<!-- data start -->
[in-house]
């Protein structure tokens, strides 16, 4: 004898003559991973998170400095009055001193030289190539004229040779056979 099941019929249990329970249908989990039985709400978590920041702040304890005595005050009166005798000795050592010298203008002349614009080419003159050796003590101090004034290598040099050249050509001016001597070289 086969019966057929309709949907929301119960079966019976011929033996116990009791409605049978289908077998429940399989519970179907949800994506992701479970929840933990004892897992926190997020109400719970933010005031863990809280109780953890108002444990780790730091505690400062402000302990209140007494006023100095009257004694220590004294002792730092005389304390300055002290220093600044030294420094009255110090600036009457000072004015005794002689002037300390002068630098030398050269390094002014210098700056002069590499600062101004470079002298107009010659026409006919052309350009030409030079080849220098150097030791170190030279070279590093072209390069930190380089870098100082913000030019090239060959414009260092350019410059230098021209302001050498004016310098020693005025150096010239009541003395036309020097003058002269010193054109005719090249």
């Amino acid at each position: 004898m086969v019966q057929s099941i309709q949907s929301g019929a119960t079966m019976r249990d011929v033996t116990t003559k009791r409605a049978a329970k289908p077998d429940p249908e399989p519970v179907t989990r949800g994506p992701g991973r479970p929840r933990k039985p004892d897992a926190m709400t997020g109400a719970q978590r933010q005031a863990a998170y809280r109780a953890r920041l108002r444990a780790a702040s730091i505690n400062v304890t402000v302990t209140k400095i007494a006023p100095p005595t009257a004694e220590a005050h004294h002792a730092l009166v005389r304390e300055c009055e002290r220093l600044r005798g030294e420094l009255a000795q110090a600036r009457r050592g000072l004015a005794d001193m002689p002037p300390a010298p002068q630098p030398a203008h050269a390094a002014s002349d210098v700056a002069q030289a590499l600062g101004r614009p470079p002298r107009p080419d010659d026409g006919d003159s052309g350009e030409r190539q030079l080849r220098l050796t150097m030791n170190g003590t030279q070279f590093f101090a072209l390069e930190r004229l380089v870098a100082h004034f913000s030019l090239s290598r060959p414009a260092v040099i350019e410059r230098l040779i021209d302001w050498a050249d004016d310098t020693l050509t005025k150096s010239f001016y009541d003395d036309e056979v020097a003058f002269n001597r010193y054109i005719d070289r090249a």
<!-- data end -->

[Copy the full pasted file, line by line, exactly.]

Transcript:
[in-house]
């Protein structure tokens, strides 16, 4: 004898003559991973998170400095009055001193030289190539004229040779056979 099941019929249990329970249908989990039985709400978590920041702040304890005595005050009166005798000795050592010298203008002349614009080419003159050796003590101090004034290598040099050249050509001016001597070289 086969019966057929309709949907929301119960079966019976011929033996116990009791409605049978289908077998429940399989519970179907949800994506992701479970929840933990004892897992926190997020109400719970933010005031863990809280109780953890108002444990780790730091505690400062402000302990209140007494006023100095009257004694220590004294002792730092005389304390300055002290220093600044030294420094009255110090600036009457000072004015005794002689002037300390002068630098030398050269390094002014210098700056002069590499600062101004470079002298107009010659026409006919052309350009030409030079080849220098150097030791170190030279070279590093072209390069930190380089870098100082913000030019090239060959414009260092350019410059230098021209302001050498004016310098020693005025150096010239009541003395036309020097003058002269010193054109005719090249």
């Amino acid at each position: 004898m086969v019966q057929s099941i309709q949907s929301g019929a119960t079966m019976r249990d011929v033996t116990t003559k009791r409605a049978a329970k289908p077998d429940p249908e399989p519970v179907t989990r949800g994506p992701g991973r479970p929840r933990k039985p004892d897992a926190m709400t997020g109400a719970q978590r933010q005031a863990a998170y809280r109780a953890r920041l108002r444990a780790a702040s730091i505690n400062v304890t402000v302990t209140k400095i007494a006023p100095p005595t009257a004694e220590a005050h004294h002792a730092l009166v005389r304390e300055c009055e002290r220093l600044r005798g030294e420094l009255a000795q110090a600036r009457r050592g000072l004015a005794d001193m002689p002037p300390a010298p002068q630098p030398a203008h050269a390094a002014s002349d210098v700056a002069q030289a590499l600062g101004r614009p470079p002298r107009p080419d010659d026409g006919d003159s052309g350009e030409r190539q030079l080849r220098l050796t150097m030791n170190g003590t030279q070279f590093f101090a072209l390069e930190r004229l380089v870098a100082h004034f913000s030019l090239s290598r060959p414009a260092v040099i350019e410059r230098l040779i021209d302001w050498a050249d004016d310098t020693l050509t005025k150096s010239f001016y009541d003395d036309e056979v020097a003058f002269n001597r010193y054109i005719d070289r090249a």